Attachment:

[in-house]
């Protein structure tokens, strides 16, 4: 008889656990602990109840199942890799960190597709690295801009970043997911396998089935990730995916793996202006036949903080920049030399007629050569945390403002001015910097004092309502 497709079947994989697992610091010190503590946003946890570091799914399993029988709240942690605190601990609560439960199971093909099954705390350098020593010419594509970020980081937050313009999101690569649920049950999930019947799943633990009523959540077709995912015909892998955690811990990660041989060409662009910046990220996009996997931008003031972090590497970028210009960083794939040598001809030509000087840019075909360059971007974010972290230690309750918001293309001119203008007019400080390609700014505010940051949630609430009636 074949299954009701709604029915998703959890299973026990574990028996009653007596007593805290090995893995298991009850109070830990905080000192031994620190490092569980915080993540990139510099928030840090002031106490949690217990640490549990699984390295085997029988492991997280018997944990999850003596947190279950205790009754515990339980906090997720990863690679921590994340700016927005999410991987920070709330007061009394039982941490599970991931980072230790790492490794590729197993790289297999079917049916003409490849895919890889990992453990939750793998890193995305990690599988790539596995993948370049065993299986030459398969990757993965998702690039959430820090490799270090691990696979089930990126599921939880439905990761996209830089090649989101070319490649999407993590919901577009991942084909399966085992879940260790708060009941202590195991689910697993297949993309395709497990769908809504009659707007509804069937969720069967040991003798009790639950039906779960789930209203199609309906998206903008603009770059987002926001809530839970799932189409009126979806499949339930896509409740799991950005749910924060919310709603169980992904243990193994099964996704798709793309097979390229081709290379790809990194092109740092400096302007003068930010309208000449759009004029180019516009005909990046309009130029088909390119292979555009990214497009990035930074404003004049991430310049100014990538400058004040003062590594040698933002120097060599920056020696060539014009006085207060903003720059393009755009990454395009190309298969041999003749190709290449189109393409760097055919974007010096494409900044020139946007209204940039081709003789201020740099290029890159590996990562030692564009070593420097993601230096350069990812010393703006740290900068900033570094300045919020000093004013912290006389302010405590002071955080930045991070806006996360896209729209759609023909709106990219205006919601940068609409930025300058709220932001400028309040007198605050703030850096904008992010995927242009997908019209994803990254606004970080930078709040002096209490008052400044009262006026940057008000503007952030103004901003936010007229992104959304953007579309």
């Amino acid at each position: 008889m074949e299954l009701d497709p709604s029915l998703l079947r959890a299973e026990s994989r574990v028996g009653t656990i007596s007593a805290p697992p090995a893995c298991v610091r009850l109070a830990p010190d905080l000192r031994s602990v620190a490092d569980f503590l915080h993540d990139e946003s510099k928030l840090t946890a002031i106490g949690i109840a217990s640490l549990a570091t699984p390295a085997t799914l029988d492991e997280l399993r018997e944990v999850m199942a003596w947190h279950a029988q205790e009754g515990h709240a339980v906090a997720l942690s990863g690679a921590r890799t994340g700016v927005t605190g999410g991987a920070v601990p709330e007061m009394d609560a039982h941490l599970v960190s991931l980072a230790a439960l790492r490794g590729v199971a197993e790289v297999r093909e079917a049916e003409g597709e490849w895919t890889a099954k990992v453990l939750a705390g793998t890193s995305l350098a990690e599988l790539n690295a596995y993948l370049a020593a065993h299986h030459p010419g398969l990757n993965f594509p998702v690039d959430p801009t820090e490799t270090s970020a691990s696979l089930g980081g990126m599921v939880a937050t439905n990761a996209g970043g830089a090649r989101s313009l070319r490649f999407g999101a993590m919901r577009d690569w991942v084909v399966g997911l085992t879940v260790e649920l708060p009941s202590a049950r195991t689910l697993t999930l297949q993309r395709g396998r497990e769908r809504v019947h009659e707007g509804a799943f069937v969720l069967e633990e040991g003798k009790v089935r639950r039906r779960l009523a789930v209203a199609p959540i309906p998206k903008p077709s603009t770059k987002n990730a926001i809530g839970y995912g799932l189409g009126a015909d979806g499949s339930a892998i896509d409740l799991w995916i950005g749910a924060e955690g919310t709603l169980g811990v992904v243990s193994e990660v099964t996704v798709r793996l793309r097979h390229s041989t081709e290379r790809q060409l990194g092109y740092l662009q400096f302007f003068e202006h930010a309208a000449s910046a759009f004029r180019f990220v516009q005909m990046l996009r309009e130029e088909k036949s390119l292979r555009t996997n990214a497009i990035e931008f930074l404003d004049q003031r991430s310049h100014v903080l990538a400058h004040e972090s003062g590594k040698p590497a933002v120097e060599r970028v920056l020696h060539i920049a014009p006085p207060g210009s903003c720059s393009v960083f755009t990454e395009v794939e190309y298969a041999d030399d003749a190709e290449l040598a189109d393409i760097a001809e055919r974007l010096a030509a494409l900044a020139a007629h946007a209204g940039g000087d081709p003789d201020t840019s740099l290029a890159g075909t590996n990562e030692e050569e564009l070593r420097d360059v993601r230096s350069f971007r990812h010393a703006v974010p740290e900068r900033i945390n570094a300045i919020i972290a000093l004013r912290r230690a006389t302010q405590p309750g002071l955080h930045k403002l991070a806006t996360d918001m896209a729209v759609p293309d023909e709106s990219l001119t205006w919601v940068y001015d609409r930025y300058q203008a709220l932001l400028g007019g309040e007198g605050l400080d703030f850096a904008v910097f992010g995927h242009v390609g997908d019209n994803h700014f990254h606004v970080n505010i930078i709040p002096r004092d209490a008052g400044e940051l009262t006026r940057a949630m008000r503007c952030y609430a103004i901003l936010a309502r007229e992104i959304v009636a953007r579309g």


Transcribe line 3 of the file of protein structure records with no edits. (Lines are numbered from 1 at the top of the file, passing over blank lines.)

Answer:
């Amino acid at each position: 008889m074949e299954l009701d497709p709604s029915l998703l079947r959890a299973e026990s994989r574990v028996g009653t656990i007596s007593a805290p697992p090995a893995c298991v610091r009850l109070a830990p010190d905080l000192r031994s602990v620190a490092d569980f503590l915080h993540d990139e946003s510099k928030l840090t946890a002031i106490g949690i109840a217990s640490l549990a570091t699984p390295a085997t799914l029988d492991e997280l399993r018997e944990v999850m199942a003596w947190h279950a029988q205790e009754g515990h709240a339980v906090a997720l942690s990863g690679a921590r890799t994340g700016v927005t605190g999410g991987a920070v601990p709330e007061m009394d609560a039982h941490l599970v960190s991931l980072a230790a439960l790492r490794g590729v199971a197993e790289v297999r093909e079917a049916e003409g597709e490849w895919t890889a099954k990992v453990l939750a705390g793998t890193s995305l350098a990690e599988l790539n690295a596995y993948l370049a020593a065993h299986h030459p010419g398969l990757n993965f594509p998702v690039d959430p801009t820090e490799t270090s970020a691990s696979l089930g980081g990126m599921v939880a937050t439905n990761a996209g970043g830089a090649r989101s313009l070319r490649f999407g999101a993590m919901r577009d690569w991942v084909v399966g997911l085992t879940v260790e649920l708060p009941s202590a049950r195991t689910l697993t999930l297949q993309r395709g396998r497990e769908r809504v019947h009659e707007g509804a799943f069937v969720l069967e633990e040991g003798k009790v089935r639950r039906r779960l009523a789930v209203a199609p959540i309906p998206k903008p077709s603009t770059k987002n990730a926001i809530g839970y995912g799932l189409g009126a015909d979806g499949s339930a892998i896509d409740l799991w995916i950005g749910a924060e955690g919310t709603l169980g811990v992904v243990s193994e990660v099964t996704v798709r793996l793309r097979h390229s041989t081709e290379r790809q060409l990194g092109y740092l662009q400096f302007f003068e202006h930010a309208a000449s910046a759009f004029r180019f990220v516009q005909m990046l996009r309009e130029e088909k036949s390119l292979r555009t996997n990214a497009i990035e931008f930074l404003d004049q003031r991430s310049h100014v903080l990538a400058h004040e972090s003062g590594k040698p590497a933002v120097e060599r970028v920056l020696h060539i920049a014009p006085p207060g210009s903003c720059s393009v960083f755009t990454e395009v794939e190309y298969a041999d030399d003749a190709e290449l040598a189109d393409i760097a001809e055919r974007l010096a030509a494409l900044a020139a007629h946007a209204g940039g000087d081709p003789d201020t840019s740099l290029a890159g075909t590996n990562e030692e050569e564009l070593r420097d360059v993601r230096s350069f971007r990812h010393a703006v974010p740290e900068r900033i945390n570094a300045i919020i972290a000093l004013r912290r230690a006389t302010q405590p309750g002071l955080h930045k403002l991070a806006t996360d918001m896209a729209v759609p293309d023909e709106s990219l001119t205006w919601v940068y001015d609409r930025y300058q203008a709220l932001l400028g007019g309040e007198g605050l400080d703030f850096a904008v910097f992010g995927h242009v390609g997908d019209n994803h700014f990254h606004v970080n505010i930078i709040p002096r004092d209490a008052g400044e940051l009262t006026r940057a949630m008000r503007c952030y609430a103004i901003l936010a309502r007229e992104i959304v009636a953007r579309g």